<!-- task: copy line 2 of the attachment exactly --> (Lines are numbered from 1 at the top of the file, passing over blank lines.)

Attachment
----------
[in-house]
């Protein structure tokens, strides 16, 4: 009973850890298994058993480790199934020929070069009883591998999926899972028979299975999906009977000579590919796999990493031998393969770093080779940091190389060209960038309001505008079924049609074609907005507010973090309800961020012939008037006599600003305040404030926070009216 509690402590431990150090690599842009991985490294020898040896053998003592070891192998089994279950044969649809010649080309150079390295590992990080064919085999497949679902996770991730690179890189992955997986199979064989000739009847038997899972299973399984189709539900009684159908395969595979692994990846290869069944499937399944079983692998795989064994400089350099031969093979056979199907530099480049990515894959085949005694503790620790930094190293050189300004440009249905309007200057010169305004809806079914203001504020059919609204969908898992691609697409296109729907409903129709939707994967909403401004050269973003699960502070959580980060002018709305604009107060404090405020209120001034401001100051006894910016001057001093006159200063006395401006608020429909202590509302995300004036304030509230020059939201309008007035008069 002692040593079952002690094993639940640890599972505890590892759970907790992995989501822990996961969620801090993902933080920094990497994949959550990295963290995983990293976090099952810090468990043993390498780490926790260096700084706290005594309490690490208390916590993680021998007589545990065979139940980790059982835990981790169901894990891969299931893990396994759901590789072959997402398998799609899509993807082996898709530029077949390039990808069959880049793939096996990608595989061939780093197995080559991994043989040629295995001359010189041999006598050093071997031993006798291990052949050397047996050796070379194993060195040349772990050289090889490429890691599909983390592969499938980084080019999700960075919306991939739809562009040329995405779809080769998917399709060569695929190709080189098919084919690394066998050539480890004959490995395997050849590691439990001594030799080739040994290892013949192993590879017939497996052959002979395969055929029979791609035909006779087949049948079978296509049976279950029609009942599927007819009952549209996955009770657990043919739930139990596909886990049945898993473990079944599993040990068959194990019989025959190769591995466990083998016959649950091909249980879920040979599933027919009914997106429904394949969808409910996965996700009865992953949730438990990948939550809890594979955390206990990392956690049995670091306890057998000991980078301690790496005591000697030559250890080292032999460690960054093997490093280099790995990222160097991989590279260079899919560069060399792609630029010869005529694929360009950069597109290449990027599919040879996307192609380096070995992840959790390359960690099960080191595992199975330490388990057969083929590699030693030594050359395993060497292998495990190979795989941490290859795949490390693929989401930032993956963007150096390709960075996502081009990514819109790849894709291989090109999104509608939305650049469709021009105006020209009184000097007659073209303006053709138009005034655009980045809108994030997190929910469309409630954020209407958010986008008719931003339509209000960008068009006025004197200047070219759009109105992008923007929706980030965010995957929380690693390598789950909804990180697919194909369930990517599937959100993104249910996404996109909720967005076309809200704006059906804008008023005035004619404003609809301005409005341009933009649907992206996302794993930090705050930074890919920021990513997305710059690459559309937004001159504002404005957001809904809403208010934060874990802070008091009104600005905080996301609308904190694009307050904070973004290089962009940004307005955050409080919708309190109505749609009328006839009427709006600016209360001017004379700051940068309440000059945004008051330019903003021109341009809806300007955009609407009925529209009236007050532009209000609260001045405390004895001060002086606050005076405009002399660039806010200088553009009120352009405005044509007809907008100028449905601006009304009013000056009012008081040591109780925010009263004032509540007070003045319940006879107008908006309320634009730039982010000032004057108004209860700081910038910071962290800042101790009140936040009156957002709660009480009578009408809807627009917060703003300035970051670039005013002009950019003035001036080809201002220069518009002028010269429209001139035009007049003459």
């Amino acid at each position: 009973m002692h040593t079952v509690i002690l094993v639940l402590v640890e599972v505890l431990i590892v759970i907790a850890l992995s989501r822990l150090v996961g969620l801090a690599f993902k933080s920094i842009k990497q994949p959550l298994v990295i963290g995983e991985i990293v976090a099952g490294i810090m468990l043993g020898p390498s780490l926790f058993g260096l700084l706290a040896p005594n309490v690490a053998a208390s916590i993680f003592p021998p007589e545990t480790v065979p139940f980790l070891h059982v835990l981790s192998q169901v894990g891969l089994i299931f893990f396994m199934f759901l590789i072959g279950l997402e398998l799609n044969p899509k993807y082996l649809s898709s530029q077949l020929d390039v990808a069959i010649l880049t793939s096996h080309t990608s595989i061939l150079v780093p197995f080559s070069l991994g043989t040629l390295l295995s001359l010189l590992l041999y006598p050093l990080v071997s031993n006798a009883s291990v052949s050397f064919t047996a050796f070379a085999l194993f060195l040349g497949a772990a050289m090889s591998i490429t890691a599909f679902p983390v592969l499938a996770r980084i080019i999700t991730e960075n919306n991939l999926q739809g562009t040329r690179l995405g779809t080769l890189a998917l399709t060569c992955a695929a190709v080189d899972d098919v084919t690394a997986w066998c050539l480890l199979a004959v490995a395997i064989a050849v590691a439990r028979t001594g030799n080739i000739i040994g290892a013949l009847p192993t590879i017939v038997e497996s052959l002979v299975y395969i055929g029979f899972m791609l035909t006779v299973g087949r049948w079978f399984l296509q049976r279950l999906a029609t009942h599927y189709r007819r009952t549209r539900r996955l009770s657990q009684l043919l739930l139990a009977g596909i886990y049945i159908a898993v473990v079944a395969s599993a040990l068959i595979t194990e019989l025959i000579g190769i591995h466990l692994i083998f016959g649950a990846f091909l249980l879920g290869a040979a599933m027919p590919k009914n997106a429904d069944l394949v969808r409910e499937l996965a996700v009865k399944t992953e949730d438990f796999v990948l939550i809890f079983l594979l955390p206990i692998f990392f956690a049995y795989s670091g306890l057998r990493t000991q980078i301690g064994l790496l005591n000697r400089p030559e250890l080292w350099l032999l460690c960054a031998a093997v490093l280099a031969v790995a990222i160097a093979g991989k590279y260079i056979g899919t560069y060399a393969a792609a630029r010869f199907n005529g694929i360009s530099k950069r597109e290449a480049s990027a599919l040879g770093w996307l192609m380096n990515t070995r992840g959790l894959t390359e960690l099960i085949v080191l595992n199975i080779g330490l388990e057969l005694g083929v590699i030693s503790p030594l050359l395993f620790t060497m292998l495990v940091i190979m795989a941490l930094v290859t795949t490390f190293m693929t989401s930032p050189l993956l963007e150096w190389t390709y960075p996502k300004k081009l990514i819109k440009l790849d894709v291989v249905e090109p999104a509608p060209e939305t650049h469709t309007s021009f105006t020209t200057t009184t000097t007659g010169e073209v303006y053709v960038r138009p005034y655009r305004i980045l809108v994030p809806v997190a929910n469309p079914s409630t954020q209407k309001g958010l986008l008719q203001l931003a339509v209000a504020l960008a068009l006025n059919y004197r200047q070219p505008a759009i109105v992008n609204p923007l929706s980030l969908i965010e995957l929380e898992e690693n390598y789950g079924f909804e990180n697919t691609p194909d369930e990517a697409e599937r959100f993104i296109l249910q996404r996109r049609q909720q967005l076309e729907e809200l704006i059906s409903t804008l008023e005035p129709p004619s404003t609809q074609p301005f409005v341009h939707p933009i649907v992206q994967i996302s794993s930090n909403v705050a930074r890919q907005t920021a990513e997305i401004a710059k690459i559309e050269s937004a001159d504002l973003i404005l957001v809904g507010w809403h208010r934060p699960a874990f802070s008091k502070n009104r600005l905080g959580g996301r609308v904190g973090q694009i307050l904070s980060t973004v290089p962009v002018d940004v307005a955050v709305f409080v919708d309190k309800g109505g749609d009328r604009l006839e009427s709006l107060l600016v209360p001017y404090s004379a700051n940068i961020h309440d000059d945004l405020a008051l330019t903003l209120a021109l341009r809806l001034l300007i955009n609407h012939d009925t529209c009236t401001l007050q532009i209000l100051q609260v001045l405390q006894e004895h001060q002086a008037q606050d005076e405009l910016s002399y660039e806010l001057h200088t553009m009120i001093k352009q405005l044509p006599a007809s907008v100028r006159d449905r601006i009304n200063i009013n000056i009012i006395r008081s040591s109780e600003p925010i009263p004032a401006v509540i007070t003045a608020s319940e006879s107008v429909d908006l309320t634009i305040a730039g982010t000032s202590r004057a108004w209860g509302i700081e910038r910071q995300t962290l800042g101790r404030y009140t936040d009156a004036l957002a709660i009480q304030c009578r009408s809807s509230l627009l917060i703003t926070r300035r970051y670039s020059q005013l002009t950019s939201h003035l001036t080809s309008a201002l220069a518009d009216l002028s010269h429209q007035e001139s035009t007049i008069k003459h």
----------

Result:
């Protein structure tokens, strides 16, 4: 009973850890298994058993480790199934020929070069009883591998999926899972028979299975999906009977000579590919796999990493031998393969770093080779940091190389060209960038309001505008079924049609074609907005507010973090309800961020012939008037006599600003305040404030926070009216 509690402590431990150090690599842009991985490294020898040896053998003592070891192998089994279950044969649809010649080309150079390295590992990080064919085999497949679902996770991730690179890189992955997986199979064989000739009847038997899972299973399984189709539900009684159908395969595979692994990846290869069944499937399944079983692998795989064994400089350099031969093979056979199907530099480049990515894959085949005694503790620790930094190293050189300004440009249905309007200057010169305004809806079914203001504020059919609204969908898992691609697409296109729907409903129709939707994967909403401004050269973003699960502070959580980060002018709305604009107060404090405020209120001034401001100051006894910016001057001093006159200063006395401006608020429909202590509302995300004036304030509230020059939201309008007035008069 002692040593079952002690094993639940640890599972505890590892759970907790992995989501822990996961969620801090993902933080920094990497994949959550990295963290995983990293976090099952810090468990043993390498780490926790260096700084706290005594309490690490208390916590993680021998007589545990065979139940980790059982835990981790169901894990891969299931893990396994759901590789072959997402398998799609899509993807082996898709530029077949390039990808069959880049793939096996990608595989061939780093197995080559991994043989040629295995001359010189041999006598050093071997031993006798291990052949050397047996050796070379194993060195040349772990050289090889490429890691599909983390592969499938980084080019999700960075919306991939739809562009040329995405779809080769998917399709060569695929190709080189098919084919690394066998050539480890004959490995395997050849590691439990001594030799080739040994290892013949192993590879017939497996052959002979395969055929029979791609035909006779087949049948079978296509049976279950029609009942599927007819009952549209996955009770657990043919739930139990596909886990049945898993473990079944599993040990068959194990019989025959190769591995466990083998016959649950091909249980879920040979599933027919009914997106429904394949969808409910996965996700009865992953949730438990990948939550809890594979955390206990990392956690049995670091306890057998000991980078301690790496005591000697030559250890080292032999460690960054093997490093280099790995990222160097991989590279260079899919560069060399792609630029010869005529694929360009950069597109290449990027599919040879996307192609380096070995992840959790390359960690099960080191595992199975330490388990057969083929590699030693030594050359395993060497292998495990190979795989941490290859795949490390693929989401930032993956963007150096390709960075996502081009990514819109790849894709291989090109999104509608939305650049469709021009105006020209009184000097007659073209303006053709138009005034655009980045809108994030997190929910469309409630954020209407958010986008008719931003339509209000960008068009006025004197200047070219759009109105992008923007929706980030965010995957929380690693390598789950909804990180697919194909369930990517599937959100993104249910996404996109909720967005076309809200704006059906804008008023005035004619404003609809301005409005341009933009649907992206996302794993930090705050930074890919920021990513997305710059690459559309937004001159504002404005957001809904809403208010934060874990802070008091009104600005905080996301609308904190694009307050904070973004290089962009940004307005955050409080919708309190109505749609009328006839009427709006600016209360001017004379700051940068309440000059945004008051330019903003021109341009809806300007955009609407009925529209009236007050532009209000609260001045405390004895001060002086606050005076405009002399660039806010200088553009009120352009405005044509007809907008100028449905601006009304009013000056009012008081040591109780925010009263004032509540007070003045319940006879107008908006309320634009730039982010000032004057108004209860700081910038910071962290800042101790009140936040009156957002709660009480009578009408809807627009917060703003300035970051670039005013002009950019003035001036080809201002220069518009002028010269429209001139035009007049003459």